>Wuthering Heights Wednesday is all about the Wuthering Heights Read-along hosted by Jill at Fizzy Thoughts with each week we will read three chapters from the classic novel and then post our thoughts on, you guessed it –Wednesday!
Chapters 4-6 Synopsis:
When Lockwood returns from his visit at Master Heathcliff’s he is brimming with curiosity of the gentleman’s past, and enlists the help of Mrs. Dean who used to be the housekeeper for the Earnshaws at Wuthering Heights.
Many years ago the Earnshaws lived at Wuthering Heights. This nuclear family included two children, Cathrine and her older brother Hindley. After a trip to Liverpool Mr. Earnshaw brings home a young boy he found in the streets — Heathcliff. At first, the Earnshaw children ban together in great dislike for the newcomer, especially after they see how favorably he is seen in their father’s eye. But as time goes on Heathcliff begins to grow on Cathy and the two soon become thick as thieves, leaving Hindley out in the cold. After Mr. Earnshaw dies, leaving Hindley master of Wuthering Heights Heathcliff is demoted and treated as nothings less than a servant despite his father’s wishes.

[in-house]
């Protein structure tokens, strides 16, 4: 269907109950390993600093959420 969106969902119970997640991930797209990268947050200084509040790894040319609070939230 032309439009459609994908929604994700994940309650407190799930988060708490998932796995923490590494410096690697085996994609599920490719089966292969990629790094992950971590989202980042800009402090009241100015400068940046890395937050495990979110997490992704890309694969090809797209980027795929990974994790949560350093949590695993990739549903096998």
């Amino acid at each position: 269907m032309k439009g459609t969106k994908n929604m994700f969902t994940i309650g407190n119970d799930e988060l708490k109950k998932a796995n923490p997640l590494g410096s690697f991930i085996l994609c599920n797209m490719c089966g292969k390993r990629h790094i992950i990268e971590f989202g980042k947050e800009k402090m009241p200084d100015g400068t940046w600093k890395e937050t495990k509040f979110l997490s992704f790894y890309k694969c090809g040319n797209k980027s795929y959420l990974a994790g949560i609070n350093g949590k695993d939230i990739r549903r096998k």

The only pleasure Heathcliff finds, is spending time with Cathy and all that changes after he and Cathy take a “detour” on to the rounds of Thrushcross Grange, at the time home to the Lintons. The two start spying through a window, and begin mocking the two children occupying the home, Edgar and Isabella. Soon after this realization, Cathy is chased and bitten by the dog on the property and is promptly taken in by the Lintons to be treated, but Heathcliff is turned away, being seen as nothing than a ragamuffin.
I’m enjoying the novel, but forgot how disagreeable all the characters are, with no redeeming qualities to speak of. Putting that aside, Bronte has done such a wonderful job developing her characters and opening their stories to the reader, especially since this is a more character driven novel. I think the best way to describe Wuthering Heights is to a train wreak, a horrible tragedy, but yet you can’t peal your eyes away.